A Poem About Me

The poem below was sent to me by a parent of a former student, found during a semi-regular clean-up.

It made me feel good, but it also shows how the test seemed to permeate everything.

This student, who is now on her way to middle school, is an incredible kid. In second grade she wrote this; she did this often, actually, as she put up with everyone around her who just weren't as bright. I think very bright kids like this one find ways to keep themselves busy and engaged in a classroom full of varying abilities.

One thing I made sure to do due for this poet -- a math whiz as well as poet -- was to have a few different choices of math homework for her, and her classmates, to choose from. I had a range of difficulty available, and allowed all my students to walk by the offerings and pick whichever one they wanted. I set it up by telling them there was no pressure to do any particular homework, but if they pick one that was a bit hard for them they would learn more--too hard though and they'll just get mad. I always had one homework sheet with simple addition and subtraction problems, but with multi-digit numbers; adding two 10-digit numbers makes the weaker mathematicians feel like they can do hard work, plus it helps them with place value, the typical sticking point for young kids struggling with simple addition and subtraction.

This allowed all the kids to take some ownership of their learning, and gave everyone the satisfaction of, usually, being able to complete the math homework on their own and therefore each kid knew what they could do and what they needed help on.  I always allowed the kids to look at each others homework and the answer sheet together if they chose. Kids that understand concepts laying on the rug with those that didn't all learning together, with no pressure, was a wonderful site. I could walk around and see everyone being both learner and teacher.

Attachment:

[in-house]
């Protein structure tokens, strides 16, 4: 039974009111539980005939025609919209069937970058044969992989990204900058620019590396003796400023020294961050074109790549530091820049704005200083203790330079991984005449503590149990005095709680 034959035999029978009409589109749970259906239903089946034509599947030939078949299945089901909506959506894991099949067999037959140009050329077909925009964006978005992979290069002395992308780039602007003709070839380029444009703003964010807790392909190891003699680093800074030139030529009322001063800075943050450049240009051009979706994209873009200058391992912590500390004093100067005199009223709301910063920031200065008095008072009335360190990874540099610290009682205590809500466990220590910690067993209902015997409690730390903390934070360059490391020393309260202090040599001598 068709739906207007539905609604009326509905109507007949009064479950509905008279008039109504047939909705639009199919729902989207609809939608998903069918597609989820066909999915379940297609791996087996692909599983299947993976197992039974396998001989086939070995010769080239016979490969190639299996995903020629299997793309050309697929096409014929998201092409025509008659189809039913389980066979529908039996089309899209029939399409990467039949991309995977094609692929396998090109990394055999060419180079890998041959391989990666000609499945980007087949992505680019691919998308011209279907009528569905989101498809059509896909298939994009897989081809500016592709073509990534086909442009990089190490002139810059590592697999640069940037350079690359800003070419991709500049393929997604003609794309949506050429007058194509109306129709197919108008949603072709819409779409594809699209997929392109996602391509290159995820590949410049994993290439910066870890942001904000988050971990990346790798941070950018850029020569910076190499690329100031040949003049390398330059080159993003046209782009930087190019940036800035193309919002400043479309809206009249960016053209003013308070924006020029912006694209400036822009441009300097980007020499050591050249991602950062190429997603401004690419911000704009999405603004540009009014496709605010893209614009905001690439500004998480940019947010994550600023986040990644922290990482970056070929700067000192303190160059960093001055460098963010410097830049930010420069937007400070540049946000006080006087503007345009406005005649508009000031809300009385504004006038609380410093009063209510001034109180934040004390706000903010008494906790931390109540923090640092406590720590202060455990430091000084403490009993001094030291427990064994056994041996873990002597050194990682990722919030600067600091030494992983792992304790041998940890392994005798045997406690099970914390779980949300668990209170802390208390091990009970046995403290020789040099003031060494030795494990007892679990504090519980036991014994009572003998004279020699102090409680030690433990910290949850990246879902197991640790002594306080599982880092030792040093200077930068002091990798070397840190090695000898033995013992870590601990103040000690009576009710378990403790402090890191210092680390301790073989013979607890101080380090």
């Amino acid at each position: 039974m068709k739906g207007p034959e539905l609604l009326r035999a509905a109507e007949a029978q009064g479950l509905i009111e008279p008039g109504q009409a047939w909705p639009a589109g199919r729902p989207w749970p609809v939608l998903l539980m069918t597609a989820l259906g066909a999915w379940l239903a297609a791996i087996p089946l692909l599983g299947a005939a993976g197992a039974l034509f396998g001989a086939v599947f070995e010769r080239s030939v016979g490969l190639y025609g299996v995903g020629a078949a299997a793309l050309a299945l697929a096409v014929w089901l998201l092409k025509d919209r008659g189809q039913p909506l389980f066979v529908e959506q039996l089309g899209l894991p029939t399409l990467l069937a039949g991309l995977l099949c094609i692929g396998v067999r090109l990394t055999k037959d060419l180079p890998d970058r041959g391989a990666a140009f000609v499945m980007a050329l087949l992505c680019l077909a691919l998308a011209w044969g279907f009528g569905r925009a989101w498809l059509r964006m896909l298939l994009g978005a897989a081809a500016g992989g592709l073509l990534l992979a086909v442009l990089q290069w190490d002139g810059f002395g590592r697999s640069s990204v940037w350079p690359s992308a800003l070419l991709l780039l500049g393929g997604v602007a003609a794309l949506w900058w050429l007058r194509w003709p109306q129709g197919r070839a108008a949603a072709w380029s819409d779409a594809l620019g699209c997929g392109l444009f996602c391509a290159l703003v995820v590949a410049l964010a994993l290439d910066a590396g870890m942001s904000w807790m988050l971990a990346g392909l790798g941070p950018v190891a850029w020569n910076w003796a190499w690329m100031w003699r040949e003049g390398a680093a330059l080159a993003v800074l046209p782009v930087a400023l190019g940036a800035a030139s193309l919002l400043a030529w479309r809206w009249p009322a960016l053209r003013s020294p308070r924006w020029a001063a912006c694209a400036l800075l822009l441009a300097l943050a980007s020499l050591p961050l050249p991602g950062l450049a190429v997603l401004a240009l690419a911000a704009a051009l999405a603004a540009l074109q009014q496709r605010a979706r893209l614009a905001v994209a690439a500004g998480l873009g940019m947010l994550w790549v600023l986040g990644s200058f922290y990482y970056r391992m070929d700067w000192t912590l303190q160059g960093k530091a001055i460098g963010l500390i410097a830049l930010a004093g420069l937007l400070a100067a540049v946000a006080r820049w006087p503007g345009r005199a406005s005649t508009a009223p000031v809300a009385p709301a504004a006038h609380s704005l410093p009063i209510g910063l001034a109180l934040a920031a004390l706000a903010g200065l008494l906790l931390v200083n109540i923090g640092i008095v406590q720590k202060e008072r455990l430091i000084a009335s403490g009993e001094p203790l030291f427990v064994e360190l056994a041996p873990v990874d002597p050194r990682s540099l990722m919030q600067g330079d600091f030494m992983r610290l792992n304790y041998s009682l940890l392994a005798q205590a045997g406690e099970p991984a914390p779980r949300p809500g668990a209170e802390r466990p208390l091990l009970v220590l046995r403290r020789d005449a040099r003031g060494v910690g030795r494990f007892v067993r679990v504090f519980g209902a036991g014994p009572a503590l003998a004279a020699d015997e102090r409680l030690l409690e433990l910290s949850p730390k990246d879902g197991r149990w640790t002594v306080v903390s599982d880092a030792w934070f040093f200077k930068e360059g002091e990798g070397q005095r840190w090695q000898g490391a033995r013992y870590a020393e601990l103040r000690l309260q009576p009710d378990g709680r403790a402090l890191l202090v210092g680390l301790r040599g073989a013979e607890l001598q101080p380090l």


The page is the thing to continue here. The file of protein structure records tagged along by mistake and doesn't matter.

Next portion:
I do miss a classroom. I don't know if I could even do the things I used to do 3 short years ago, given how the reform movement has ruined teacher autonomy. I was corralled back then!

Remember, this poem was probably written in about 3 seconds, I assume. (I also assume Gravity was being explained because it came up in the story I was reading and someone asked a question about it. Knowing me, I stopped reading so we could discuss Gravity, as the gravity of the need to learn about gravity was gratuitous.)
My second grade teacher is funny.
Reading a book to us most afternoons.

Singing we are while he plays his guitar.
Understanding and being right most of the time.
Gravity -- explaining.
Everything on the test, mostly, is what he taught us.
Right! Very, very right!
Making us work very hard.
A very good teacher.
Nice and funny.
Three things I am proud of: she called me funny, she mentioned me playing guitar, and she seemed proud to work hard. I call that success.

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